The FMM procedure fits statistical models to data for which the distribution of the response is a finite mixture of distributions—that is, each response is drawn with unknown probability from one of several distributions. You can use PROC FMM to model the component distributions in addition to the mixing probabilities. The procedure is designed to fit finite mixtures of regression models or finite mixtures of generalized linear models in which the covariates and regression structure can be the same across components or might be different.

To perform Bayesian analyses with PROC FMM, you specify a model essentially the same way you do for a frequentist approach, but you add a BAYES statement to request Bayesian estimation methods for fitting the model. The BAYES statement requests that the parameters of the model be estimated by Markov chain Monte Carlo sampling techniques and provides options that enable you to specify prior information, control the sampling, and obtain posterior summary statistics and convergence diagnostics. You can also save the posterior samples to a SAS data set for further analysis.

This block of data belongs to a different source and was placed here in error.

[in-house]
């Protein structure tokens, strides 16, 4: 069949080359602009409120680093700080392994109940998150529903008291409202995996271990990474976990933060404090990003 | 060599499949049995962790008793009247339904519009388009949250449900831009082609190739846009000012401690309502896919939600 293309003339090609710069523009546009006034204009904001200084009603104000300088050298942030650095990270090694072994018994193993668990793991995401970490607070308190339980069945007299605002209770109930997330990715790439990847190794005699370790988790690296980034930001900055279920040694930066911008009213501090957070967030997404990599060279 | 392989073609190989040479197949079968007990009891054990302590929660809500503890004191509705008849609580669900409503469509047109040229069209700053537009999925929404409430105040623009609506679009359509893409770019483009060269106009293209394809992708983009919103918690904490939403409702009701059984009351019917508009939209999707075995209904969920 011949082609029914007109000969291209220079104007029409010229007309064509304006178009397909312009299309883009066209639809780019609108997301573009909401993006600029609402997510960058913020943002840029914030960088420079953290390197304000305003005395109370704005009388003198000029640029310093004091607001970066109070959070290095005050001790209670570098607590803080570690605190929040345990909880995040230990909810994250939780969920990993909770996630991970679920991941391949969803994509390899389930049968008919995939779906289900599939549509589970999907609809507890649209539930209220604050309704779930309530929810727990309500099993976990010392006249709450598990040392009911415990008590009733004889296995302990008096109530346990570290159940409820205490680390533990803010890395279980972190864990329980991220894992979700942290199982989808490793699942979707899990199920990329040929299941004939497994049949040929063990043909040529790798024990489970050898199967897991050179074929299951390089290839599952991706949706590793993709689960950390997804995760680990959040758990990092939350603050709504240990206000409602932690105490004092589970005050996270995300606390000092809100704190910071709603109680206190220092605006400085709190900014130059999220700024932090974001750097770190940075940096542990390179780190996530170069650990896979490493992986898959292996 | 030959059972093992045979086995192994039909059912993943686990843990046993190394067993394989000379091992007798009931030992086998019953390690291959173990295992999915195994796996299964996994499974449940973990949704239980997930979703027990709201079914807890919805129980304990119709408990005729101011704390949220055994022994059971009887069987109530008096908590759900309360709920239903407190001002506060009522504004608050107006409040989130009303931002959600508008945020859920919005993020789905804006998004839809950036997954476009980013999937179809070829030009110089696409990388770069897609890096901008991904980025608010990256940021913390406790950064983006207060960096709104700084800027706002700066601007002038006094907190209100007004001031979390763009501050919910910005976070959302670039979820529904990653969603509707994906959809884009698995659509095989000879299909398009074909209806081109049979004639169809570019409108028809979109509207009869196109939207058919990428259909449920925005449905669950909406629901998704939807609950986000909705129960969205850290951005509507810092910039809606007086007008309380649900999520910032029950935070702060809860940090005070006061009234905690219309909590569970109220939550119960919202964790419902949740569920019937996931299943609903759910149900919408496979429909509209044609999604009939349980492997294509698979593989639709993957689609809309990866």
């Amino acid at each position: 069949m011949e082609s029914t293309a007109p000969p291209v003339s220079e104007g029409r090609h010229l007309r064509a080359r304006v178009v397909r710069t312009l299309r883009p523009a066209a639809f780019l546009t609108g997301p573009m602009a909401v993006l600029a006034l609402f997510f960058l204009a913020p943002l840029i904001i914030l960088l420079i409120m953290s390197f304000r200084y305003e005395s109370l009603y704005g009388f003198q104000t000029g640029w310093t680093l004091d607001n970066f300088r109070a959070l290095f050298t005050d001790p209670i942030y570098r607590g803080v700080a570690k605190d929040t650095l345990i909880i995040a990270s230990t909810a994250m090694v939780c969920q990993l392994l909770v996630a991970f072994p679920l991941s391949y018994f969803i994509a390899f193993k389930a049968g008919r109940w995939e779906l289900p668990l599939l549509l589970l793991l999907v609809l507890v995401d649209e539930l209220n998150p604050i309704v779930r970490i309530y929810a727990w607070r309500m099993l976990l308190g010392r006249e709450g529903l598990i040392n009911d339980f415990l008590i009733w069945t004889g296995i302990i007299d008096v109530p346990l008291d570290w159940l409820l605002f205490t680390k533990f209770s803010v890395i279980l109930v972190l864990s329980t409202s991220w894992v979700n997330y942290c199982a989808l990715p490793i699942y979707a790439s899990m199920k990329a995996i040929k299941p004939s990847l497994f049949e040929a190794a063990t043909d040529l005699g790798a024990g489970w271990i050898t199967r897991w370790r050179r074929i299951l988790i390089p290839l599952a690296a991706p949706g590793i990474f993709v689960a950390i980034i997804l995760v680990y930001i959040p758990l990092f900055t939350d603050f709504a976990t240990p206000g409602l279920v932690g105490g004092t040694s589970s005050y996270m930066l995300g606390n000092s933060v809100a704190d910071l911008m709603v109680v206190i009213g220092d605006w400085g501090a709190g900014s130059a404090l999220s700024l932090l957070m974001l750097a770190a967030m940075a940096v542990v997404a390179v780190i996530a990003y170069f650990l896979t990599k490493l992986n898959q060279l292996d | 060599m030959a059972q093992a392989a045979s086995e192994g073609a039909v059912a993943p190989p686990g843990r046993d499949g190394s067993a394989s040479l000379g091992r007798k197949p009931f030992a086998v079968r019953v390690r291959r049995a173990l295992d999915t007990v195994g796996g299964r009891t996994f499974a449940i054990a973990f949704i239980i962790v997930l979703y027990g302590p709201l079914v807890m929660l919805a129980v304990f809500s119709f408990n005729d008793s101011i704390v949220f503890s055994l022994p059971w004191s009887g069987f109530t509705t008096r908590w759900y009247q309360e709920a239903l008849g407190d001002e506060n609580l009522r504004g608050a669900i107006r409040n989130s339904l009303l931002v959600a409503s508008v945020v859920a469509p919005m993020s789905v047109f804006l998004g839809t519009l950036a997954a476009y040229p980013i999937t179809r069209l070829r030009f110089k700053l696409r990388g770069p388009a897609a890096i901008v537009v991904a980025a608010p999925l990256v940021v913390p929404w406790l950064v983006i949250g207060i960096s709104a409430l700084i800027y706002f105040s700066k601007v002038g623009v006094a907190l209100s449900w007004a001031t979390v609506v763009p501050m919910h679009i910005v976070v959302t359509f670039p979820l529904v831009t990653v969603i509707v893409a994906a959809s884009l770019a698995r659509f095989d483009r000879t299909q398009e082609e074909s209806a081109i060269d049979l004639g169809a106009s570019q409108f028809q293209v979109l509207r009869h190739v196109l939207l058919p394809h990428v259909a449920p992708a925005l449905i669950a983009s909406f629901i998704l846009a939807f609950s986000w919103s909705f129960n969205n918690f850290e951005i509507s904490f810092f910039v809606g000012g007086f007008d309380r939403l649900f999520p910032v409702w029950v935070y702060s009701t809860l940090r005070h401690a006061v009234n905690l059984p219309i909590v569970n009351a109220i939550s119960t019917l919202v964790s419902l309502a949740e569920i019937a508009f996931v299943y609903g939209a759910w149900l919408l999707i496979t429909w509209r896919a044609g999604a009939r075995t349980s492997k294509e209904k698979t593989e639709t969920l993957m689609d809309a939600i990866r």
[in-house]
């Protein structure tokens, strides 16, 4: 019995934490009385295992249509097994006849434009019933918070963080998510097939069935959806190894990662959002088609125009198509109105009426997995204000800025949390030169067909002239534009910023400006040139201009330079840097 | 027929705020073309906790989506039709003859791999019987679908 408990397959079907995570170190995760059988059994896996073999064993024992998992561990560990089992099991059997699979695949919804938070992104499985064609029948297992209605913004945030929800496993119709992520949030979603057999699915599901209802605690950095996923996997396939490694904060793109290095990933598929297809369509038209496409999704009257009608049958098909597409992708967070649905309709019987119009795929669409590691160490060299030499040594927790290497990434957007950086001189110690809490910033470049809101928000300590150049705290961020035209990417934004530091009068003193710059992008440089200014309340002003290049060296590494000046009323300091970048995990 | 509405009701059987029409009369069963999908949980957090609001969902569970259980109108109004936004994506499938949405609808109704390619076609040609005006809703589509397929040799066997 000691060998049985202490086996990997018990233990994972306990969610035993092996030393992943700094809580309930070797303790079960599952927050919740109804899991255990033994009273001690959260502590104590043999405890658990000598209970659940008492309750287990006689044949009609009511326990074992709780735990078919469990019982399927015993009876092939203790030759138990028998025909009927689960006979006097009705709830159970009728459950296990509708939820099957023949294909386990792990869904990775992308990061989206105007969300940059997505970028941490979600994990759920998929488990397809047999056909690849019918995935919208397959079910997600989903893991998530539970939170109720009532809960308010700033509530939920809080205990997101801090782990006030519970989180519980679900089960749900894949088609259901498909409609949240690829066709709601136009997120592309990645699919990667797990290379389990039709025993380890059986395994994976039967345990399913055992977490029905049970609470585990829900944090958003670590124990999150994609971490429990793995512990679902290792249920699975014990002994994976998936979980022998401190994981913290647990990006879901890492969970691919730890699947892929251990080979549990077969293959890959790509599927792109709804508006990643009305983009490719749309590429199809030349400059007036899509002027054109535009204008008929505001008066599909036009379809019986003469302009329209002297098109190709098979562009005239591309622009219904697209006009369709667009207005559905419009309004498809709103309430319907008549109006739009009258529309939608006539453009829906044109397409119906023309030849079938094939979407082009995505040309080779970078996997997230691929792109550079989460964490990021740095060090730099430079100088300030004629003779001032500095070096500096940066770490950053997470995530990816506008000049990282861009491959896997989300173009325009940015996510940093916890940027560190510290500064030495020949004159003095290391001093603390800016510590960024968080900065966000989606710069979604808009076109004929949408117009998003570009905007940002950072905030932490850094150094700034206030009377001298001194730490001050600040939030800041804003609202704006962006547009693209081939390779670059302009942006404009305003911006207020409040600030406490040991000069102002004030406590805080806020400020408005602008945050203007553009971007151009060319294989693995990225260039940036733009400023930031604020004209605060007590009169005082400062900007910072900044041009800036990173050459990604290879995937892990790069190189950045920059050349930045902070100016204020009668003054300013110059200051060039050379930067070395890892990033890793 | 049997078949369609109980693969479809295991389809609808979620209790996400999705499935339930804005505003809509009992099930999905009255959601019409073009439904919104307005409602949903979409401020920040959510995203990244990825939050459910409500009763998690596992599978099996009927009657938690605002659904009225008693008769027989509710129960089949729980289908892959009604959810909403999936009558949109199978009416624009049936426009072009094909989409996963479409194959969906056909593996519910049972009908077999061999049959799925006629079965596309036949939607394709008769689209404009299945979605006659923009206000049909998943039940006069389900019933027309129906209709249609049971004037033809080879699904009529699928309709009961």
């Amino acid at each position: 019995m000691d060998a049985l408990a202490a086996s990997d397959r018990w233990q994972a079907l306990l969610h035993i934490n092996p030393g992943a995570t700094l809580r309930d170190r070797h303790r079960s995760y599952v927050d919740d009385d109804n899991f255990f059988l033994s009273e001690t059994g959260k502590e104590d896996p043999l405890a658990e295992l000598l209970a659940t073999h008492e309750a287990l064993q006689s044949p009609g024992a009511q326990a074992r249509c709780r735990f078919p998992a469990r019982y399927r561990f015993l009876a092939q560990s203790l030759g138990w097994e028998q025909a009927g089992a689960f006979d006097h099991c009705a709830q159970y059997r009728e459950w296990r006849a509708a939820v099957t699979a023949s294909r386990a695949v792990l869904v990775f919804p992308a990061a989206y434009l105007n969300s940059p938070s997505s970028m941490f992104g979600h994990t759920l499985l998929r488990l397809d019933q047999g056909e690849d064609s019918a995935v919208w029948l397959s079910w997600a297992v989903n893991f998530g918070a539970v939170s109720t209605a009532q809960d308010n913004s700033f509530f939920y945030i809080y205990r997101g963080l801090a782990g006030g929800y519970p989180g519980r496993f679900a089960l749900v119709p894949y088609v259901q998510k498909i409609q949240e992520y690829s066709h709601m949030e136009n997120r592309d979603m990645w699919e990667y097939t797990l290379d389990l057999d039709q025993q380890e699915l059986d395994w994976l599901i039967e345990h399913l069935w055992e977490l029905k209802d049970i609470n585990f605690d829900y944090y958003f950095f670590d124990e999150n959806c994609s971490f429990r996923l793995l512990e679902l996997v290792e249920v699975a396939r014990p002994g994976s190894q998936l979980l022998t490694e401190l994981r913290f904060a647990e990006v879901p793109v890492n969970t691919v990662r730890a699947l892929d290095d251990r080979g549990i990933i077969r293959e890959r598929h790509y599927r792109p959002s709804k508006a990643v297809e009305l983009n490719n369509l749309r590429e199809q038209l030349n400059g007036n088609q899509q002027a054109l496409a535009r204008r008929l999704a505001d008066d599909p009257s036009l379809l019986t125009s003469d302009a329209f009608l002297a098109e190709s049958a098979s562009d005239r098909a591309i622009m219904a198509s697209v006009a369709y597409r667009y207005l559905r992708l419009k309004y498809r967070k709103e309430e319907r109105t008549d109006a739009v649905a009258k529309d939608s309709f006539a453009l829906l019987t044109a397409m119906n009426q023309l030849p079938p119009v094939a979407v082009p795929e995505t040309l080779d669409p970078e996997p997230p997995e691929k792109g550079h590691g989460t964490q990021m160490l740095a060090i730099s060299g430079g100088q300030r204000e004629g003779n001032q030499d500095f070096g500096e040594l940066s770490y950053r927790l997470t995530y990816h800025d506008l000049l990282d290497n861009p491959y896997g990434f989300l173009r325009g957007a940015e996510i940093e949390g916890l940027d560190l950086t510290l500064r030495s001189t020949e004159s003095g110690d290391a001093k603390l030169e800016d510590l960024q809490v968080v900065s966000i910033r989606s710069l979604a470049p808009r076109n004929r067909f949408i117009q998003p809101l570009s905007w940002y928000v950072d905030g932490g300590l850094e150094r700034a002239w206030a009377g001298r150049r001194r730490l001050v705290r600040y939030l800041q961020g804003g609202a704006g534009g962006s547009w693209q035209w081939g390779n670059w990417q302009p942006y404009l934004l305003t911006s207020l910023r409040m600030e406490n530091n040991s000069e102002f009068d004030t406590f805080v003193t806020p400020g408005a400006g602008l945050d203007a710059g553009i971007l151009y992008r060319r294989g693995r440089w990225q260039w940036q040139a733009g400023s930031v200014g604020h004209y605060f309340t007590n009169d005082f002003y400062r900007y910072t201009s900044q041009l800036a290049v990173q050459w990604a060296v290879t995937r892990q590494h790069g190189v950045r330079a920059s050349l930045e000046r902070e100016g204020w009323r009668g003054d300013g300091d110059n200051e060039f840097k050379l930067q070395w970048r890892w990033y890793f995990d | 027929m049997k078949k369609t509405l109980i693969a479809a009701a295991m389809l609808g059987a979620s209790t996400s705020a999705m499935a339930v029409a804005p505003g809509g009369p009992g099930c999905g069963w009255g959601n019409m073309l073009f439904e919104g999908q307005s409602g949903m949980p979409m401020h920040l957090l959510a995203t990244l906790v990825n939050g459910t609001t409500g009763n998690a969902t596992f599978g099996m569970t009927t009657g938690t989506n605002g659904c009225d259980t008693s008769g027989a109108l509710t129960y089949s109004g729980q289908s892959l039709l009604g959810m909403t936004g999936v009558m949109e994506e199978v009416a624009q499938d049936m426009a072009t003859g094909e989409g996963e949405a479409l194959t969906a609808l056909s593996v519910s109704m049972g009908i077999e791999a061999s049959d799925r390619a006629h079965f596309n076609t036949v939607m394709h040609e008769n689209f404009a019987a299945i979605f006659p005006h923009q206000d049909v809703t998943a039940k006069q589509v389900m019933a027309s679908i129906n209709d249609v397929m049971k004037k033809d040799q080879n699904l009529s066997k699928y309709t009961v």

The FMM procedure applies highly specialized sampling algorithms in Bayesian models. For single-component models without effects, a conjugate sampling algorithm is
used where possible. For models in the exponential family that contain effects, the sampling algorithm is based on Gamerman (1997). For the normal and *t* distributions,
a conjugate sampler is the default sampling algorithm for models with and without effects. In multi-component models, the sampling algorithm is based on latent variable
sampling through data augmentation (Frühwirth-Schnatter 2006) and the Gamerman or conjugate sampler. Because of this specialization, the options for controlling the
prior distributions of the parameters are limited.

Effects (exclusive of intercept) |
Distributions |
Available Samplers |

No | Normal or t |
Conjugate or Metropolis-Hastings |

Yes | Normal or t |
Conjugate or Metropolis-Hastings |

No | Binomial, binary, Poisson, exponential | Conjugate or Metropolis-Hastings |

Yes | Binomial, binary, Poisson, exponential | Metropolis-Hastings |

No | constant | not applicable |

The conjugate sampler enjoys greater efficiency than the Metropolis-Hastings sampler and has the advantage of sampling in terms of the natural parameters of the distribution.

You can always switch to the Metropolis-Hastings sampling algorithm in any model by adding the METROPOLIS option in the BAYES statement.